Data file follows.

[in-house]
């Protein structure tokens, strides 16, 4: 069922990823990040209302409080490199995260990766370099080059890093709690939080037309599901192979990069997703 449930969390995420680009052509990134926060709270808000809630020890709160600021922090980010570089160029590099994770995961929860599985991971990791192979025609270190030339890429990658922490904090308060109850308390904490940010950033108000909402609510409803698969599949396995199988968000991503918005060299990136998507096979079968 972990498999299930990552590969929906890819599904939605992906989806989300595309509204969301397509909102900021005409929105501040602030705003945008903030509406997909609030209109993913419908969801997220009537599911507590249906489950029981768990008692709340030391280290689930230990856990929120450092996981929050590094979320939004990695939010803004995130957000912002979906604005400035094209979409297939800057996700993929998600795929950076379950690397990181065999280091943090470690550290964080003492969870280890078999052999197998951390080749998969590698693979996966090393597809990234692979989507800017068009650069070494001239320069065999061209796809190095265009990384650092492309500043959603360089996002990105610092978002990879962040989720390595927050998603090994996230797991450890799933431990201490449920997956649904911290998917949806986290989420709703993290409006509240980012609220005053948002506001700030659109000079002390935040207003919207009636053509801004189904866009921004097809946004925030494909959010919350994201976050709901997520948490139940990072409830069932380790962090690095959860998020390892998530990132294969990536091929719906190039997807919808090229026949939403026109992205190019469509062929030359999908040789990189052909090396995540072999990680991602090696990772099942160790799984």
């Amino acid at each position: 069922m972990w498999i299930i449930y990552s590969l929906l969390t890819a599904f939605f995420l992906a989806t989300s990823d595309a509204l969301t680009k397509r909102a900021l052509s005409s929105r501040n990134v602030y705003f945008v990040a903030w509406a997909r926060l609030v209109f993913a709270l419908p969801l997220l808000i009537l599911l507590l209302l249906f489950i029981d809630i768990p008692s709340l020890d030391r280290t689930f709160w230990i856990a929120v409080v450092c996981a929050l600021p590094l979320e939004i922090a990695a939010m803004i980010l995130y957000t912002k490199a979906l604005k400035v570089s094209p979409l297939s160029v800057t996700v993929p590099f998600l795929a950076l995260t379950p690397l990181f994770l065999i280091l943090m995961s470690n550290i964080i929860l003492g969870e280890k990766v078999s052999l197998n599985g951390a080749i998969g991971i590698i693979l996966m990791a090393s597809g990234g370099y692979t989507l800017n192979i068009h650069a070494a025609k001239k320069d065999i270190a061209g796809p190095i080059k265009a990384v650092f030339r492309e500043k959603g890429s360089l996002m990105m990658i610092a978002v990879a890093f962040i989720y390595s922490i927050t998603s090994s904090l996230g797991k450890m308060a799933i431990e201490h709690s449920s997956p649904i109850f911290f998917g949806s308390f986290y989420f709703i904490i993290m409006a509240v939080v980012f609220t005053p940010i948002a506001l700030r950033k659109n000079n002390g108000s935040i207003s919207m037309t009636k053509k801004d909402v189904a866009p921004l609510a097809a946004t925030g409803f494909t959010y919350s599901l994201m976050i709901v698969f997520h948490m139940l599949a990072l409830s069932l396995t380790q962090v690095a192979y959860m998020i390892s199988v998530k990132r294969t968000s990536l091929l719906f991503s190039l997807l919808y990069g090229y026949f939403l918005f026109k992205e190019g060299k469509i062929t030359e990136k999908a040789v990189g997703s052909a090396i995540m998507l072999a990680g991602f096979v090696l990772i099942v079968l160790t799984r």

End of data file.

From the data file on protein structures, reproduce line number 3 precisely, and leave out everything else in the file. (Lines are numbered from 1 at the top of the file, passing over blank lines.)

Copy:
């Amino acid at each position: 069922m972990w498999i299930i449930y990552s590969l929906l969390t890819a599904f939605f995420l992906a989806t989300s990823d595309a509204l969301t680009k397509r909102a900021l052509s005409s929105r501040n990134v602030y705003f945008v990040a903030w509406a997909r926060l609030v209109f993913a709270l419908p969801l997220l808000i009537l599911l507590l209302l249906f489950i029981d809630i768990p008692s709340l020890d030391r280290t689930f709160w230990i856990a929120v409080v450092c996981a929050l600021p590094l979320e939004i922090a990695a939010m803004i980010l995130y957000t912002k490199a979906l604005k400035v570089s094209p979409l297939s160029v800057t996700v993929p590099f998600l795929a950076l995260t379950p690397l990181f994770l065999i280091l943090m995961s470690n550290i964080i929860l003492g969870e280890k990766v078999s052999l197998n599985g951390a080749i998969g991971i590698i693979l996966m990791a090393s597809g990234g370099y692979t989507l800017n192979i068009h650069a070494a025609k001239k320069d065999i270190a061209g796809p190095i080059k265009a990384v650092f030339r492309e500043k959603g890429s360089l996002m990105m990658i610092a978002v990879a890093f962040i989720y390595s922490i927050t998603s090994s904090l996230g797991k450890m308060a799933i431990e201490h709690s449920s997956p649904i109850f911290f998917g949806s308390f986290y989420f709703i904490i993290m409006a509240v939080v980012f609220t005053p940010i948002a506001l700030r950033k659109n000079n002390g108000s935040i207003s919207m037309t009636k053509k801004d909402v189904a866009p921004l609510a097809a946004t925030g409803f494909t959010y919350s599901l994201m976050i709901v698969f997520h948490m139940l599949a990072l409830s069932l396995t380790q962090v690095a192979y959860m998020i390892s199988v998530k990132r294969t968000s990536l091929l719906f991503s190039l997807l919808y990069g090229y026949f939403l918005f026109k992205e190019g060299k469509i062929t030359e990136k999908a040789v990189g997703s052909a090396i995540m998507l072999a990680g991602f096979v090696l990772i099942v079968l160790t799984r």